Pacific Islander Books and Erasure

Though there are many Pacific Islander (PI) books they aren’t often discussed in the book community. This was highlighted in Asian American and Pacific Islander (AAPI) Heritage Month in May when Pacific Islanders were all but erased from the conversation. In this post I will discuss what may have contributed to this erasure.

Asia and the Pacific Islands

Asian and Pacific Islander are two different umbrella identities that encompass people from two different regions. Asia covers many countries including China, Taiwan, India, Nepal, Indonesia, Malaysia, Iraq, and Syria. Pacific Islander is an umbrella term for three different regions i.e. Polynesia, Melanesia, and Micronesia. The Pacific Islands include Samoa, Tonga, New Zealand, Hawaii, The Cook Islands, Fiji, Papua New Guinea, and The Marshall Islands.

There are many Asian and Pacific Islander (PI) authors out there, and yet PIs are often not included when people discuss Asian and PI books. PIs are often erased because they’re wrongly placed under the Asian umbrella.

Pacific Islander =/= Asian

The conflation of the Asian and Pacific Islander identities is not a new thing. This is so common that in their yearly round-up of non-white books and authors the CCBC Multicultural Statistics for 2016 stated that:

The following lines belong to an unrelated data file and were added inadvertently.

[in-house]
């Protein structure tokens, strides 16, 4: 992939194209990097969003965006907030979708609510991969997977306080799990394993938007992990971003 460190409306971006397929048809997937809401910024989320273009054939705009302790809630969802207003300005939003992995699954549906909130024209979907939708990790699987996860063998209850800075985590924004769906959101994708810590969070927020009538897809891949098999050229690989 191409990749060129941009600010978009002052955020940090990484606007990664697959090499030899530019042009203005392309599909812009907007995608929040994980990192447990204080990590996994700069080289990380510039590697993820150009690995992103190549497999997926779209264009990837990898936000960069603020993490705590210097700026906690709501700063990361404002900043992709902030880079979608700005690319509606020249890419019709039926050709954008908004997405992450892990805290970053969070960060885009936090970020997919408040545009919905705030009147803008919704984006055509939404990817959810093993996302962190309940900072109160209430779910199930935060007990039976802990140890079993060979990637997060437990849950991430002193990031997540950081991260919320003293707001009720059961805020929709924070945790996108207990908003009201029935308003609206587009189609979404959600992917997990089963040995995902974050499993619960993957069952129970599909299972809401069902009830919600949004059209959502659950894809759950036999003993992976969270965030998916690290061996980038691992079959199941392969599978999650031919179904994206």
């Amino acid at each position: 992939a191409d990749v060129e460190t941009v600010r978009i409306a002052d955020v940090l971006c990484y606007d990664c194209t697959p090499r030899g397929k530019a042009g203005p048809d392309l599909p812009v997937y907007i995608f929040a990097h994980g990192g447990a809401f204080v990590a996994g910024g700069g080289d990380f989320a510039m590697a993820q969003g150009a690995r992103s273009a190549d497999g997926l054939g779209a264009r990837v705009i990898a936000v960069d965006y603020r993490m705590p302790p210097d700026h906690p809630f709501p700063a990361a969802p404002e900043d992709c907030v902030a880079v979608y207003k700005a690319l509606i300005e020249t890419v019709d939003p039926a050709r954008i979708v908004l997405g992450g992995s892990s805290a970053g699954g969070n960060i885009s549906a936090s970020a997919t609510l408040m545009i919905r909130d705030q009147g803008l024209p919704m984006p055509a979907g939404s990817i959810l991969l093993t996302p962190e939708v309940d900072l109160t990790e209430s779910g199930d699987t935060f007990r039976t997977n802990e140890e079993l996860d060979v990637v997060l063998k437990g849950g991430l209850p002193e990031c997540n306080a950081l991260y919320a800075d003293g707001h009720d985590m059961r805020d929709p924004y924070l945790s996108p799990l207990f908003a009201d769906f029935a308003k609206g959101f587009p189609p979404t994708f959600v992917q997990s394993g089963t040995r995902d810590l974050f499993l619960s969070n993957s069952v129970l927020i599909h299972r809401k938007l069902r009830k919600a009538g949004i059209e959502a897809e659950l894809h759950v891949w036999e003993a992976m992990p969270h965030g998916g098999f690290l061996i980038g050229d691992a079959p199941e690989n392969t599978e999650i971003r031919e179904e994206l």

• 237 books had significant Asian/Pacific or Asian/Pacific American content
    • 75 of these were by authors and/or illustrators of Asian/Pacific heritage
  • 212 books were by authors and/or illustrators of Asian/Pacific heritage
    • 137 of these had no visible Asian/Pacific cultural content

This was despite the fact that on the forms used to log and count non-white books and authors there was only an “Asian” box and not a Pacific Islander box. I can only assume that PI books were wrongly placed under the “Asian” category (if they were included at all).

From the Observations about books for children and teens from the Cooperative Children’s Book Center blog

People can identify as Asian and PI, but as I stated in the first section of this post, the two are not the same, and PI does not fall under the Asian umbrella. There are Pacific Islander books out there and they need to be recognised.

Pacific Islander Erasure in AAPI Heritage Month